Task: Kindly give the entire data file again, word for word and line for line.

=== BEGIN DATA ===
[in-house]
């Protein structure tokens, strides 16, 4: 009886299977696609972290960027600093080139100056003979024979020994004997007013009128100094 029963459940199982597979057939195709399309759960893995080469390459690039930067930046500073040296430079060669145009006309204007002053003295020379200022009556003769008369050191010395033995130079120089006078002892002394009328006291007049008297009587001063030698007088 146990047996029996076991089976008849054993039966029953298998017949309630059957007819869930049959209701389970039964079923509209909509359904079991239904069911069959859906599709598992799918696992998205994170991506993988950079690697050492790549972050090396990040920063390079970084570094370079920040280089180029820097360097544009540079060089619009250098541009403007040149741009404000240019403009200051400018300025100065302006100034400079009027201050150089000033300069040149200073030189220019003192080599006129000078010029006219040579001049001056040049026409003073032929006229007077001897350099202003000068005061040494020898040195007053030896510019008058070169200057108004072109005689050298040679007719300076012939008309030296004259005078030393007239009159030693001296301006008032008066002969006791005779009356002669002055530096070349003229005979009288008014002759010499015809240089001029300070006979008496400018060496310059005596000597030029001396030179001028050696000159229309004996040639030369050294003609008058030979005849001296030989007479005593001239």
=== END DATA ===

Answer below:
[in-house]
């Protein structure tokens, strides 16, 4: 009886299977696609972290960027600093080139100056003979024979020994004997007013009128100094 029963459940199982597979057939195709399309759960893995080469390459690039930067930046500073040296430079060669145009006309204007002053003295020379200022009556003769008369050191010395033995130079120089006078002892002394009328006291007049008297009587001063030698007088 146990047996029996076991089976008849054993039966029953298998017949309630059957007819869930049959209701389970039964079923509209909509359904079991239904069911069959859906599709598992799918696992998205994170991506993988950079690697050492790549972050090396990040920063390079970084570094370079920040280089180029820097360097544009540079060089619009250098541009403007040149741009404000240019403009200051400018300025100065302006100034400079009027201050150089000033300069040149200073030189220019003192080599006129000078010029006219040579001049001056040049026409003073032929006229007077001897350099202003000068005061040494020898040195007053030896510019008058070169200057108004072109005689050298040679007719300076012939008309030296004259005078030393007239009159030693001296301006008032008066002969006791005779009356002669002055530096070349003229005979009288008014002759010499015809240089001029300070006979008496400018060496310059005596000597030029001396030179001028050696000159229309004996040639030369050294003609008058030979005849001296030989007479005593001239």